Joseph Wiesenfarth’s Homily from November 29, 2020

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Joseph Wiesenfarth

29 November 2020

Isaiah 64:1-9, 1 Corinthians 3-9, Mark 13:24-37

In these fraught times, I am thinking about something they remind me of in the  past.  Once upon a time when I was about half of my present age,  I was editing a notebook of George Eliot’s with entries in seven languages, many of which were in                   German.  So I took myself off to a Goethe-Institut in Blaubeuren, then West Germany.  Classes were six hours a day, five days a week for a month.  Now Blaubeuren was famous for a large pool of very blue waters, but not for anything else.  It boasted seven churches and one movie theatre.  Consequently, though we students came from different continents and countries, we all had the same idea on weekends:  Get out of town! 

          Almost, though not quite, most memorably was a weekend in the city of Ulm on the Danube.  A few of us went to a Bach Festival there, and I sat on the dais next to the harpsicord and strings.  The music embraced me . . . totally.

            Another weekend proved to be even more memorable, though it didn’t start out that way.  I took the train to Herrlingen to investigate the burial site of Field-Marshal Erwin Rommel.  In World War II his genius in battle in North Africa earned him the title “Desert Fox.”  Moreover, his military intelligence and his knowledge of the troops and armaments of the Allied D-Day invasion told him that Germany would be destroyed if it did not surrender.  But Hitler wouldn’t surrender.  Therefore, Hitler had to die.   But the assassination plot failed.  Rommel was condemned to death and required to take his own life.  He did.  He was in different ways a hero, and I was curious to see how a peaceful Germany honored its greatest soldier.

          As I entered the cemetery where Rommel is buried, the very large tombstone for one Ludwig Wiesenfarth greeted me.  It was surrounded by smaller stones for a variety of Wiesenfarths.  I remembered that my father, whose parents both immigrated from Germany, told me that Wiesenfarth is as common a name in Germany as Smith is in the United States.  It may be an old name originating in an agricultural world since it could be loosely translated into something like meadow path or meadow ride.  So what my father told me once upon a time made sense, though I had always thought the popularity of our name in Germany an exaggeration.  At that moment in Herrlingen, however, I found my father right on the mark. 

          I immediately stepped out of the cemetery and asked a passerby if he knew of a Wiesenfarth family in Herrlingen.  He said that he did, and that he just left a Wiesenfarth across the street in die Schenke—in the tavern—and he would ask him to step out.  He did.  If I am remembering correctly, that the gentleman’s name was Joseph.   Looking for a legendary German soldier and patriot, I found a namesake.  Indeed, Field Marshal Erwin Rommel lay modestly and obscurely buried with a simple metal marker in a remote part of a cemetery dominated by my family—if, indeed, my very remote family.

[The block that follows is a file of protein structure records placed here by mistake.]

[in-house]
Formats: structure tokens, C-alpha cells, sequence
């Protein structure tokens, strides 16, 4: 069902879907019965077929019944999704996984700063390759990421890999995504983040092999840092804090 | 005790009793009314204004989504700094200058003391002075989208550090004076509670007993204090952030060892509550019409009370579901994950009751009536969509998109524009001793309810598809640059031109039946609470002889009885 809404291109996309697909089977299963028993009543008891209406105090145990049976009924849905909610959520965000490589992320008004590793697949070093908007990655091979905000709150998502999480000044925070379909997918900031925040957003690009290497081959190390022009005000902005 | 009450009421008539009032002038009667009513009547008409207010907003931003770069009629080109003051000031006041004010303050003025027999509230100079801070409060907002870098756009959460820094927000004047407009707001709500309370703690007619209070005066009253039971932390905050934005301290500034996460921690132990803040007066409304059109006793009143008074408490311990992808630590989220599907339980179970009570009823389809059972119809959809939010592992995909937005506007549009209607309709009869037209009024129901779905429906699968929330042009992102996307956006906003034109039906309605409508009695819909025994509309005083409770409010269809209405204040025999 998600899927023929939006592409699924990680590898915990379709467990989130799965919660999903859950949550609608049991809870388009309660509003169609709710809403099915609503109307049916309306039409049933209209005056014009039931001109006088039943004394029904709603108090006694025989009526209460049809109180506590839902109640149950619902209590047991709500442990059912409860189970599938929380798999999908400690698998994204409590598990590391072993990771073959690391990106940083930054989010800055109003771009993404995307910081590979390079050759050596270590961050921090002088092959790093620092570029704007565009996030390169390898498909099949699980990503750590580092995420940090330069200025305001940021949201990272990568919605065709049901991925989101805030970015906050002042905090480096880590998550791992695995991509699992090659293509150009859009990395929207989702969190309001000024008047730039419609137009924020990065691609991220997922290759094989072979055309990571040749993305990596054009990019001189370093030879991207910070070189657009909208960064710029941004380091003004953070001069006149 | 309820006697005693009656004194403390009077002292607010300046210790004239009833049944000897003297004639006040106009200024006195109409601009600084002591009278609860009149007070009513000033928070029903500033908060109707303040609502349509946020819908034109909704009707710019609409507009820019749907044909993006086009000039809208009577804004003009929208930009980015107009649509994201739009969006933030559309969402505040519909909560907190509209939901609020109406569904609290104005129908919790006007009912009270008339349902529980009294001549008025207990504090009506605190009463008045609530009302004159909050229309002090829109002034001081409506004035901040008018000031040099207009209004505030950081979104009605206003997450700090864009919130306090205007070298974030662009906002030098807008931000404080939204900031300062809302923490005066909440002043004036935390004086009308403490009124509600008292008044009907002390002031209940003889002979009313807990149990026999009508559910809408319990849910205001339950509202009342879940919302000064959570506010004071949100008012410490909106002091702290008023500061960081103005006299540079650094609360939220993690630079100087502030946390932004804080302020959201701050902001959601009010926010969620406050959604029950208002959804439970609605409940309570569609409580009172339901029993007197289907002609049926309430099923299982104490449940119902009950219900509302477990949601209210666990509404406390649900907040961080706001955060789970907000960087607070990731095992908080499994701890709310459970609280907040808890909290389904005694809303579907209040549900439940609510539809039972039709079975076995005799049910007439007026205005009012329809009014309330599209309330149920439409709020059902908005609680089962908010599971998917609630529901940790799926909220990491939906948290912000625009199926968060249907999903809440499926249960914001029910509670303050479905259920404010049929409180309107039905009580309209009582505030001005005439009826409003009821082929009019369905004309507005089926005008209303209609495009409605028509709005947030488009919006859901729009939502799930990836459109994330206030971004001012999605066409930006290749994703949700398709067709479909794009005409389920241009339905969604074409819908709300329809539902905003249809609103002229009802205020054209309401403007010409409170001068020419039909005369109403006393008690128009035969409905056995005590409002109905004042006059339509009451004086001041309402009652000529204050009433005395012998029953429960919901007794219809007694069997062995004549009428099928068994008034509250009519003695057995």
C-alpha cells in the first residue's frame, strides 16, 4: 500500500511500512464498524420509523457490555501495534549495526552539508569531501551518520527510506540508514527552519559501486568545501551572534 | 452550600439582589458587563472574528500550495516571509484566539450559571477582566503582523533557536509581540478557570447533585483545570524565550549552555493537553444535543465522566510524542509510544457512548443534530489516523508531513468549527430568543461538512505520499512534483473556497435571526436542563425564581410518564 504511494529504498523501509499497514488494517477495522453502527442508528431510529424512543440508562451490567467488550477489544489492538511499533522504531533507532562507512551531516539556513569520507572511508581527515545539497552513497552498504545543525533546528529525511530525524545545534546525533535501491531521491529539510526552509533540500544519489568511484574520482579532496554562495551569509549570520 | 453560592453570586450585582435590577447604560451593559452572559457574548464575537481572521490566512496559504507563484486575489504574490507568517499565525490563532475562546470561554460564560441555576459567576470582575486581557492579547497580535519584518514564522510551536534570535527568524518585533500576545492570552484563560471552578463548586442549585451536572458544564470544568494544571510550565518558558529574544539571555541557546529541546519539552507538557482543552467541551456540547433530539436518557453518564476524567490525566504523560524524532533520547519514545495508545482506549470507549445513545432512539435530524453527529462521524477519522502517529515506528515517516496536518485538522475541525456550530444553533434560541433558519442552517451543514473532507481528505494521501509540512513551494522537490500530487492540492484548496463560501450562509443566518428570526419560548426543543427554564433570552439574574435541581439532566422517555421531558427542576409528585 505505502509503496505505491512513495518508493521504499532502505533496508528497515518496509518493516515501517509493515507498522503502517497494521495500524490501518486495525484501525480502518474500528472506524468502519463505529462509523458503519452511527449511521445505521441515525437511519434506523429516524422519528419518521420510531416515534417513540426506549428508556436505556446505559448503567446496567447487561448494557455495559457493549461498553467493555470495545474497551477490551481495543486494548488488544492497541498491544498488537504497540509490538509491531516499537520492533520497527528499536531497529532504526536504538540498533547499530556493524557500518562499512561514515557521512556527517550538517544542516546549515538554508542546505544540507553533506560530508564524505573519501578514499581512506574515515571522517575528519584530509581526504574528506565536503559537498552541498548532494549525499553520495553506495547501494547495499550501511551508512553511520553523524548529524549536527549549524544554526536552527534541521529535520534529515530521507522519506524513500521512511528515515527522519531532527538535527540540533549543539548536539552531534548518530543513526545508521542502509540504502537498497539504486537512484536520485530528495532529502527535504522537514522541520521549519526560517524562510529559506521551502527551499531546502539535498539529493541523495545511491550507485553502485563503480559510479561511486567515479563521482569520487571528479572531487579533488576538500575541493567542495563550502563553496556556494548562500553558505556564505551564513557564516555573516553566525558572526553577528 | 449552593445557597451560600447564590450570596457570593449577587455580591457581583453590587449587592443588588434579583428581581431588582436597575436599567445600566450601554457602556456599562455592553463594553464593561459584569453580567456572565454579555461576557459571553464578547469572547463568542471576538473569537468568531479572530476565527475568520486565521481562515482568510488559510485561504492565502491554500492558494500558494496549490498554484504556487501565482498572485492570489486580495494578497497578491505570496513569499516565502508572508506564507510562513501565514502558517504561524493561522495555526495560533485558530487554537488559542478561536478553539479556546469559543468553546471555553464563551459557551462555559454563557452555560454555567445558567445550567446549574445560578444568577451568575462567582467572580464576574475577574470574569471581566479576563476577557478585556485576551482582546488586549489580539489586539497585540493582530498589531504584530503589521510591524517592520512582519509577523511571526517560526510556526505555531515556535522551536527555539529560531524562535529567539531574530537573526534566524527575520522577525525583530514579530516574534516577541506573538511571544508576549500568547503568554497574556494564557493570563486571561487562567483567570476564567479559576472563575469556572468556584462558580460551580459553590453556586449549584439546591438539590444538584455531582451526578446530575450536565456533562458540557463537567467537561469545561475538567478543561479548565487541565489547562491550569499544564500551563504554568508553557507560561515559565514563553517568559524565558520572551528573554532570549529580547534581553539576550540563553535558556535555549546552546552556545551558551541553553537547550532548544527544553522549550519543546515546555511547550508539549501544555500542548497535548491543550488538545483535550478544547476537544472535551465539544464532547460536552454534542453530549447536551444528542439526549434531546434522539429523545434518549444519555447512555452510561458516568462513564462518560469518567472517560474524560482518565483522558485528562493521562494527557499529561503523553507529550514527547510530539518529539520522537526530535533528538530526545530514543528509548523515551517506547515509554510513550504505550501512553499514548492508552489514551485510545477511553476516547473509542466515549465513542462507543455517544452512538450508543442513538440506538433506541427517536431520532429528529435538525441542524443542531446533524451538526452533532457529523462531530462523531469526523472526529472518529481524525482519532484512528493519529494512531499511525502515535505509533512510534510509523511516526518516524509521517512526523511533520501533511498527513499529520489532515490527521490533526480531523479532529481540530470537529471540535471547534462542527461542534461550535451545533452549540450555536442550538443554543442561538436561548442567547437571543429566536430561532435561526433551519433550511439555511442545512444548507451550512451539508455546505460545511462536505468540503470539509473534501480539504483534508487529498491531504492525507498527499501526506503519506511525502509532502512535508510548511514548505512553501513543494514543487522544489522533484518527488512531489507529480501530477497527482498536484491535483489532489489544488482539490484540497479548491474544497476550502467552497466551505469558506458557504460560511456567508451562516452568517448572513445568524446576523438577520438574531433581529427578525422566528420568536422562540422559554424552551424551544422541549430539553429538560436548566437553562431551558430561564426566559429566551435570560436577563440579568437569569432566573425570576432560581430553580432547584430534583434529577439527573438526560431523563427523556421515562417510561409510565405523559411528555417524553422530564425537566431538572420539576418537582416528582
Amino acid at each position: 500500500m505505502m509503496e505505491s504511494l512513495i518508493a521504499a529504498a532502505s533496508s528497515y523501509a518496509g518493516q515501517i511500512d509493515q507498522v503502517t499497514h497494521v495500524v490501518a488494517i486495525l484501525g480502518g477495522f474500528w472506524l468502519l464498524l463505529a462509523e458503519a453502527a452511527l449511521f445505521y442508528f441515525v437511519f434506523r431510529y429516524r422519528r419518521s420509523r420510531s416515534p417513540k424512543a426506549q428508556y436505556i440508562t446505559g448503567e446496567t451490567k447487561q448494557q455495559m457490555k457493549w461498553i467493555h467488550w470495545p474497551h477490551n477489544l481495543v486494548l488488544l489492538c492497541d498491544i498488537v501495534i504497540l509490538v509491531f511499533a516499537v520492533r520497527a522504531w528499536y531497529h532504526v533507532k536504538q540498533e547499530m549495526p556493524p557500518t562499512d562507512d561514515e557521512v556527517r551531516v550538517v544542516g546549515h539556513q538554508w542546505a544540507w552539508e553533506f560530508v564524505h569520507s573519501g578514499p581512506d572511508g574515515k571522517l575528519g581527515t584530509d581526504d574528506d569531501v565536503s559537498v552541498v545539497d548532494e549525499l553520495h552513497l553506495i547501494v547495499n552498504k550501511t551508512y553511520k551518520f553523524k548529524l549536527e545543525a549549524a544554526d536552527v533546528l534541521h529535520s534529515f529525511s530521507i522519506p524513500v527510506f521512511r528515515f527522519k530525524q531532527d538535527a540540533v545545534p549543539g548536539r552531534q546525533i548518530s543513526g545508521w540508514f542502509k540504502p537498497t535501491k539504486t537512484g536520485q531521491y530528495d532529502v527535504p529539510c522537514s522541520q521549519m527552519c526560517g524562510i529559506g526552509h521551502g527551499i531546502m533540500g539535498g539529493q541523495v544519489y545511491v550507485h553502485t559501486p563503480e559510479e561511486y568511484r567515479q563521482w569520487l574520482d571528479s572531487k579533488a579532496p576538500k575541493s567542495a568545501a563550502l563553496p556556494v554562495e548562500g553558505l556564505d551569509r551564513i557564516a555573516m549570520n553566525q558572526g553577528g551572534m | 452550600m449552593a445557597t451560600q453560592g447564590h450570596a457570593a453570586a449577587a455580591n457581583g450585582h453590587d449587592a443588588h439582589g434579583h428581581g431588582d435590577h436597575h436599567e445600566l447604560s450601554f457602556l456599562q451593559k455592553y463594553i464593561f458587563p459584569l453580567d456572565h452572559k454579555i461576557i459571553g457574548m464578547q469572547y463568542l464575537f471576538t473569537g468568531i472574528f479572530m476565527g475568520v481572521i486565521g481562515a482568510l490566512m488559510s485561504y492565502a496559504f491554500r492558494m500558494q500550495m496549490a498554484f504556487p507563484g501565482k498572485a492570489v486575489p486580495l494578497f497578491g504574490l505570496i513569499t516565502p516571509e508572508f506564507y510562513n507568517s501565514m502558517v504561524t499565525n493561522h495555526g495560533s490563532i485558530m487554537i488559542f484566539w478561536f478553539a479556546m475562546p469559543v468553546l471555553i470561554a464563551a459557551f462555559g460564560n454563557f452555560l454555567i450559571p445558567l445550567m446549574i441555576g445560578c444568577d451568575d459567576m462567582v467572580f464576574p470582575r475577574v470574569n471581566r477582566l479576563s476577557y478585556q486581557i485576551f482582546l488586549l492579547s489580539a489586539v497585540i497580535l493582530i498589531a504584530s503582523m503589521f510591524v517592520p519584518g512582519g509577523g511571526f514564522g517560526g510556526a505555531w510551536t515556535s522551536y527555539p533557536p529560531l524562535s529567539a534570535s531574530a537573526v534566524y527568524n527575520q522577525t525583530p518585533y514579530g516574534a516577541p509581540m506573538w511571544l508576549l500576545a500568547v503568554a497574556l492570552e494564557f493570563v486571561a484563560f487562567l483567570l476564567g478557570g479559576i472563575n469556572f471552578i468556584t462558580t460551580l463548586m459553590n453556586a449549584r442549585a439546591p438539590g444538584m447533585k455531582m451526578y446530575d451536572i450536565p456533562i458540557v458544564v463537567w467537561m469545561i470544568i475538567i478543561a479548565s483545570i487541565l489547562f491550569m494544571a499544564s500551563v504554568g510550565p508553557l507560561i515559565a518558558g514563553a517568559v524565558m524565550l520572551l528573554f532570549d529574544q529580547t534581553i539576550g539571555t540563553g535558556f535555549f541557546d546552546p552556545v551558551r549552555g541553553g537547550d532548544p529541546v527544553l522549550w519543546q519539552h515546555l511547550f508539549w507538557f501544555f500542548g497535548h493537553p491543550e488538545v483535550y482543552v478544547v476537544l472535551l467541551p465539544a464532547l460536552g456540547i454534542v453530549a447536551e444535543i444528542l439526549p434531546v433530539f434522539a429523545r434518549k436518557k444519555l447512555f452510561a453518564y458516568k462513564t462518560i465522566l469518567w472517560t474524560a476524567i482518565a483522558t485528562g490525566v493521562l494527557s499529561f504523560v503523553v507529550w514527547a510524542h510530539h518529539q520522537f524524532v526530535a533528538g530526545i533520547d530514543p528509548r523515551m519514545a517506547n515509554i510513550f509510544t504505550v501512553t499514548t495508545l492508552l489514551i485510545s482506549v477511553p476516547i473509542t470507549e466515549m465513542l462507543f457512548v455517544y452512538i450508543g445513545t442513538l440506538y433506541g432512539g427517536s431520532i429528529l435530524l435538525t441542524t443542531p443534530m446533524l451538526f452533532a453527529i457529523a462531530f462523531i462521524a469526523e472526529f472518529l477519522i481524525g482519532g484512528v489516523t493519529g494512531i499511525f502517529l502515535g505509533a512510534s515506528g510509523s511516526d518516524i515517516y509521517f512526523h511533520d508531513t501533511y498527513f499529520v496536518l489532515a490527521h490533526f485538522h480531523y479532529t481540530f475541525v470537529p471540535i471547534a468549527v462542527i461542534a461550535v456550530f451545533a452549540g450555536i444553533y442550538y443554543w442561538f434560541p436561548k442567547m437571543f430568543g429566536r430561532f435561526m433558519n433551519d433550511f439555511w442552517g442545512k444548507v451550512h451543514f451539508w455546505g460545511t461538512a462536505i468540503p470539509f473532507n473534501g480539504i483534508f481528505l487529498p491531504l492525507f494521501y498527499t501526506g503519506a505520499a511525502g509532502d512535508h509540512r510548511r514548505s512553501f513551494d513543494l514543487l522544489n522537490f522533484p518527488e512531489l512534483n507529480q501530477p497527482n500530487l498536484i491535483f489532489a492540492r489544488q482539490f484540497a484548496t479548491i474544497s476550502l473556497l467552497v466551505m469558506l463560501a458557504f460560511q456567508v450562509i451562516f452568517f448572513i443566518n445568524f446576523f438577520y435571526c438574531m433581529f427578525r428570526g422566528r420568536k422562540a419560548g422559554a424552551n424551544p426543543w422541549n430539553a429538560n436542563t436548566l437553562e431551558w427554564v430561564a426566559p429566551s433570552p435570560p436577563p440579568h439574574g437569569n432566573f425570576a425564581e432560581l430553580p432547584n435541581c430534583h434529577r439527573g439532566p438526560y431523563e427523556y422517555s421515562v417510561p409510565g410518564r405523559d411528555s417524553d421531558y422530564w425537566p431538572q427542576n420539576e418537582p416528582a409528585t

What happened to me in Germany, a Joseph staring at perhaps another  Joseph, way back in the very late ‘80s of the last century was a new sense of self, to say the least.  And I mention that now because our readings today give us a new sense of the self of Jesus as we look at the Messiah, who has been, will be, and, as the scriptures tell us, still is among us.  Isaiah, Paul, and Mark, all three, are about the meaning of that presence.

          Today’s readings give us a new sense of self because Jesus is the promised Messiah, who has been, will be, and is.  His way is prepared by Isaiah who has 

God tearing “open the heavens and com[ing] down” to his people because if he hides himself there will be nothing but sin and this people will fade like leaves on a tree.  God must come, therefore, and use them as a potter does clay and make them into an altogether new people.   

          Paul and Mark make the point that what Isaiah called for has happened.  I think of Paul as a changed man.  He was a Pharisee on his way to Damascus to take part in the persecution of followers of Jesus when he met Jesus on the road,   was knocked down and changed into the new Paul who traveled to many cities to  affirm with their inhabitants, as he did with the Corinthians, that Jesus died for our sins, rose from the dead, and lives on until the Second Coming.  What he writes in his letter to the Corinthians affirms all this and more.  He would travel every path that led to families of believers and encourage them in their faith and their comity with him as a people awaiting the return of Jesus as Messiah.  What Paul is celebrating with the Corinthians, then, is that like him they have been made anew in the Risen Jesus.  And that for him and for them three things matter—believing, hoping and loving.  And the supreme is loving.

          Now Mark would also have us think today about End Matters, as Paul does with the Corinthians.  But we can also look at beginning matters because starting today we are in Advent.  And whereas we do not want in any way to neglect the importance of what we’ve read in Isaiah and Paul, I think it appropriate also to think about where we will be four weeks from now.  We will not be thinking of a yew tree, but of an evergreen tree.  We will be thinking about the birth of Jesus.  It will be the feast of the green and bright world of shepherds and angels and lights . . . heavenly lights . . . and a star above a stable, to be precise.  So in the very dark world we at this moment inhabit because of the pandemic and the unprecedented chaos inflicted on us after the presidential election, we have something refreshing awaiting us wherever we find ourselves on Christmas Day.

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